I'm working my way up to a patch of full-blown food blogging, where I shall divulge not only the recipe for Home-Made Fresh-Cherry and Toasted-Almond Ice Cream but also a 'fragrant and magical' cantaloupe ice cream recipe adapted from Jane Grigson. The beauty of these two is that (a) neither requires an ice-cream maker, and (b) they taste fine, and look utterly spectacular, when served together, one scoop of each on a white plate. (Or more, of course.) In the meantime, though, here's a little jewel from one of the more oddbod books on the cookbook shelf: Laura Fronty's Aromatic Teas and Herbal Infusions.
The French novelist Colette, says Fronty, was writing for Marie-Claire during the harsh winter of 1940, with provisions in short supply and the Nazis moving inexorably towards the occupation of Paris. For this issue of the magazine Colette provided a herbal recipe for violet cough syrup: violets have been used for respiratory disorders since the Middle Ages. She added a tip about how to gather the flowers that sounds just a tiny bit on the Weird Sisters side -- one is tempted to reply 'Well, eye of newt and toe of frog to you too, old girl' -- but at the same time is oddly compelling and memorable. It might be something as simple as Colette's matchless gift for sensory, and sensual, imagery:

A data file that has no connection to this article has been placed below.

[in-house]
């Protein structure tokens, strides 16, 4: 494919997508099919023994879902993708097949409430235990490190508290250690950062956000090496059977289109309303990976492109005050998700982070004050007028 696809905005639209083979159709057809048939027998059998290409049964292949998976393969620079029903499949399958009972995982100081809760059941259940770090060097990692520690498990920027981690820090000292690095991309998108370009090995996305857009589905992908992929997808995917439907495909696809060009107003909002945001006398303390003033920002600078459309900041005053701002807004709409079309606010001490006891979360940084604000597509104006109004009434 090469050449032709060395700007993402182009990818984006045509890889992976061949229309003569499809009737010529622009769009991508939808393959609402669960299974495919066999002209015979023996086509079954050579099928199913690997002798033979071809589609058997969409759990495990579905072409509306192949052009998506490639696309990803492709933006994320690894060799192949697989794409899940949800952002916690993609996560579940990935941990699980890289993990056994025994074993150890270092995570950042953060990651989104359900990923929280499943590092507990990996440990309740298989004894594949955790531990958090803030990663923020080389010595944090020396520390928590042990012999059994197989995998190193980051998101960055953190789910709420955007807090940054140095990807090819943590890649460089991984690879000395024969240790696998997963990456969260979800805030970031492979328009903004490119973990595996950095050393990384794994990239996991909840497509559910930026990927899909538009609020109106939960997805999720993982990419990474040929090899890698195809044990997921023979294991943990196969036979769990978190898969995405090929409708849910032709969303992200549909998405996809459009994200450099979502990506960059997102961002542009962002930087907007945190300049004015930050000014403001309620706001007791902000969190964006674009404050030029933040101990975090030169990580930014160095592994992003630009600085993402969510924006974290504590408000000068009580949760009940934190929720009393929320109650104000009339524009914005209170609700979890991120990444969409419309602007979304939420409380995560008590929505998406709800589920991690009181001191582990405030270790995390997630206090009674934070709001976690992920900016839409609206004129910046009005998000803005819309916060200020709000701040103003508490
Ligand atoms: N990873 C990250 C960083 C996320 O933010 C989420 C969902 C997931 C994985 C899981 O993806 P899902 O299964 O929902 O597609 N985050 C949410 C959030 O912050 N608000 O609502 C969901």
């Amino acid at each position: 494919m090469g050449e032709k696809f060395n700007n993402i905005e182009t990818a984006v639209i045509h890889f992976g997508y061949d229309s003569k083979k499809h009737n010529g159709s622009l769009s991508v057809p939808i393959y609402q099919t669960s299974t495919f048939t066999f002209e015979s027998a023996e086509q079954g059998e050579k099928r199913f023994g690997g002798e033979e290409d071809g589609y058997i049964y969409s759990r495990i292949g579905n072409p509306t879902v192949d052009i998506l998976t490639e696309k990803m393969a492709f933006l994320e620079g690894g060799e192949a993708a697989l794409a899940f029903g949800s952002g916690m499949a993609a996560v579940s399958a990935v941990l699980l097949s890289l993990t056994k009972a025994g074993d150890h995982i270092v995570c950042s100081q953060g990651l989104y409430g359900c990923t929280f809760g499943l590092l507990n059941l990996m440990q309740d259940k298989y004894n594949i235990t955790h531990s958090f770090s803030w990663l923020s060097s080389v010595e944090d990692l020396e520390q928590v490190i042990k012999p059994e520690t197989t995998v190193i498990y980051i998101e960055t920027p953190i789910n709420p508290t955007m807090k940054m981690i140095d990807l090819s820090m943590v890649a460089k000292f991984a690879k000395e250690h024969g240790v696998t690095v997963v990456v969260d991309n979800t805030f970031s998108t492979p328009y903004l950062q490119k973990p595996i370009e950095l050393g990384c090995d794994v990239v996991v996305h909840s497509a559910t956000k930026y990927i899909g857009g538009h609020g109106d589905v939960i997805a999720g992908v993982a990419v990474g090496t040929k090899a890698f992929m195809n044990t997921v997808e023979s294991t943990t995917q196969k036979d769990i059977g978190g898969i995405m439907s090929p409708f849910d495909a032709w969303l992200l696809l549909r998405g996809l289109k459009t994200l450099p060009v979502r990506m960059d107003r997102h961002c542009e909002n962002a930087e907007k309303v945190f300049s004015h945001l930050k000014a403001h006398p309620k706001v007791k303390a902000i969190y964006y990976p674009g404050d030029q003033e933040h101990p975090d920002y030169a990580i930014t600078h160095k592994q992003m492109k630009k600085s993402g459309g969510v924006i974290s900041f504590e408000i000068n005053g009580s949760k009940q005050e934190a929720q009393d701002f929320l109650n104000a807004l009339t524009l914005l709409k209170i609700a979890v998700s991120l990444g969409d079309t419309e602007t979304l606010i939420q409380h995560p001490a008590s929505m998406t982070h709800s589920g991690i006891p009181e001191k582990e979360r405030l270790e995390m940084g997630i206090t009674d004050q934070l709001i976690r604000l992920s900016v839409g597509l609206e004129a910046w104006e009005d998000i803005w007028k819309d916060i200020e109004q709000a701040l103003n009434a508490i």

"Pennywise housewives who gather medicinal flowers and leaves properly at the right time of the year, do you know why you find that your violet infusion is so bland? It's because you picked your violets in the sun. They must be picked in the shade, when they first begin to bloom. Pick only the blooms without the stems and dry them in the shade, on white paper and not a cloth. Here, we say that the cloth drinks the perfume. Also, beware of marble tables: when they are cold, the chill 'shocks' the flowers, causing them to fold up and lose part of their soul."